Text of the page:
Pension Ruling Could Cost Arizona Taxpayers Millions
A unanimous Arizona Supreme Court ruling will restore cost-of-living raises to retired judges and elected officials at an eventual cost of roughly $375 million to the retirement system and taxpayers.
The 5-0 decision made public Thursday upheld a Maricopa County Superior Court ruling that declared unconstitutional the Arizona Legislature’s actions in 2011 to suspend raises because of the pension trust’s poor financial health.
“It’s a pretty clear indication of what the law in Arizona is now,” said Ken Fields, a retired Maricopa County Superior Court judge and one of two retirees who sued to reinstate the raises. “It was a difficult decision, but it’s not going to be a popular decision.”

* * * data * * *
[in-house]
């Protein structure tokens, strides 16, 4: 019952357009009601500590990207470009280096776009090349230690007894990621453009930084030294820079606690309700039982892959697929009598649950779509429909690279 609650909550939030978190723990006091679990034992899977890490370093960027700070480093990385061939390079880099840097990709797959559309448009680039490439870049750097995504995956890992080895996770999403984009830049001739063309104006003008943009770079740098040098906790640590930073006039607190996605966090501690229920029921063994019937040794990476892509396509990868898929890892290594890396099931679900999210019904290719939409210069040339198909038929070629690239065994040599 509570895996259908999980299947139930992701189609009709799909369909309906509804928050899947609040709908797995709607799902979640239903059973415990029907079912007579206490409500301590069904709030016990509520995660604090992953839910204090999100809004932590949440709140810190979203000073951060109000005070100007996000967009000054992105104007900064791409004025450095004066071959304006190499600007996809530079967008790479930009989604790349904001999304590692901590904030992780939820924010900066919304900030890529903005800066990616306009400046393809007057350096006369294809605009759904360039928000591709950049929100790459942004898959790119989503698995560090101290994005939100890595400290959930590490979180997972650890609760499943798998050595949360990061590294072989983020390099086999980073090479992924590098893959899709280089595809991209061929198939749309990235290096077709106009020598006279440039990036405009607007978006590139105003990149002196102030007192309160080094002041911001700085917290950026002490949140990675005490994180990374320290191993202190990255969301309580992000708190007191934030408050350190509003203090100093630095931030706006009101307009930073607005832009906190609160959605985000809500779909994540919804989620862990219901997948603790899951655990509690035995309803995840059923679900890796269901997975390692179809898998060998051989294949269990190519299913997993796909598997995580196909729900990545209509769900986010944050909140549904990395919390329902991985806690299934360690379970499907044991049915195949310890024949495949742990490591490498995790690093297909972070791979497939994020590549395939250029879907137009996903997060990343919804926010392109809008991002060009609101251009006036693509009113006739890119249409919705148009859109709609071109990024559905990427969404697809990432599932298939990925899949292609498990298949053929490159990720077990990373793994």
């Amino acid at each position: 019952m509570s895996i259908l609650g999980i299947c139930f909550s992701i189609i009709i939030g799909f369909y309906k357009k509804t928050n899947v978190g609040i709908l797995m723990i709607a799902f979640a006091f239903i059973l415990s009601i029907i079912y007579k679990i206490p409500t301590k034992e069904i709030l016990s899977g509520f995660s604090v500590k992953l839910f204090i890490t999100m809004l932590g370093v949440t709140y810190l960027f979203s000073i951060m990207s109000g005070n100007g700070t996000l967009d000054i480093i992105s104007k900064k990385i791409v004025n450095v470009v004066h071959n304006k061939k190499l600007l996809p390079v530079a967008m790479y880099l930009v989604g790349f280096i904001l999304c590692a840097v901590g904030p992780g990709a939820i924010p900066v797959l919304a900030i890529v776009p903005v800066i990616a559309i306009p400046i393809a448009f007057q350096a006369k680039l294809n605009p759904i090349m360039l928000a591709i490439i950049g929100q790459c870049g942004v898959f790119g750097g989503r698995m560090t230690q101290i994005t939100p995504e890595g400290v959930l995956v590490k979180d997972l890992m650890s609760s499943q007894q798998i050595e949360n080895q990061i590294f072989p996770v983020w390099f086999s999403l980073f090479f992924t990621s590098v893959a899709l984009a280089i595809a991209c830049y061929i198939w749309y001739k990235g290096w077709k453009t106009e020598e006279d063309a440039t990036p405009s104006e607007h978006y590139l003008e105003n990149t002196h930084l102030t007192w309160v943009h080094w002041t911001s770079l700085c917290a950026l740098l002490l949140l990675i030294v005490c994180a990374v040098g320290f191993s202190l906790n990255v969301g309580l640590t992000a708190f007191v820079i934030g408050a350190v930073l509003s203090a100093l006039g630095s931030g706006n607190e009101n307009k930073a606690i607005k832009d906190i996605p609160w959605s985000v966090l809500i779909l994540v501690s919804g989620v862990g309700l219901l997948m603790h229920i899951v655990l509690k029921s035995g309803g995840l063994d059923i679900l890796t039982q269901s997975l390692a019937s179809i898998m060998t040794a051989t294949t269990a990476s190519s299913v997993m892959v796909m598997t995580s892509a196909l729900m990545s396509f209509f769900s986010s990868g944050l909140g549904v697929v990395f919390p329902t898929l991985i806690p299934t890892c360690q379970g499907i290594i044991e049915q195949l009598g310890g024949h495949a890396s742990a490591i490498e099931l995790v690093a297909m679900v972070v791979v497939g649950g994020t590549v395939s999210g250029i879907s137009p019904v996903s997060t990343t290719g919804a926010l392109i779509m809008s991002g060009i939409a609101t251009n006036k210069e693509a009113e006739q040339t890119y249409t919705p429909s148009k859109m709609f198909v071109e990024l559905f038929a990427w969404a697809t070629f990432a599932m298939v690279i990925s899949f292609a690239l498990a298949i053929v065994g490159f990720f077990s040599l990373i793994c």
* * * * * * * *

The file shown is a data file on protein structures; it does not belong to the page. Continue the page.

Elected officials and judges share the most generous pension program in the state. In their ruling, the justices noted that their decision eventually will benefit them as retirees.
A key state lawmaker said the ruling likely will pressure the Legislature to put a measure before voters, possibly this fall, to amend the Arizona Constitution by inserting provisions that could diminish benefits and rein in the rising cost of public pensions.
“This ruling wipes out most of the pension-saving reforms we enacted a few years ago,” said Rep. John Kavanagh, R-Fountain Hills, who is pushing for a voter referendum. “This will cost a lot of money and a lot of taxpayer money to buttress this system that has been poorly managed.”
We invite you to discuss and comment on this article using social media.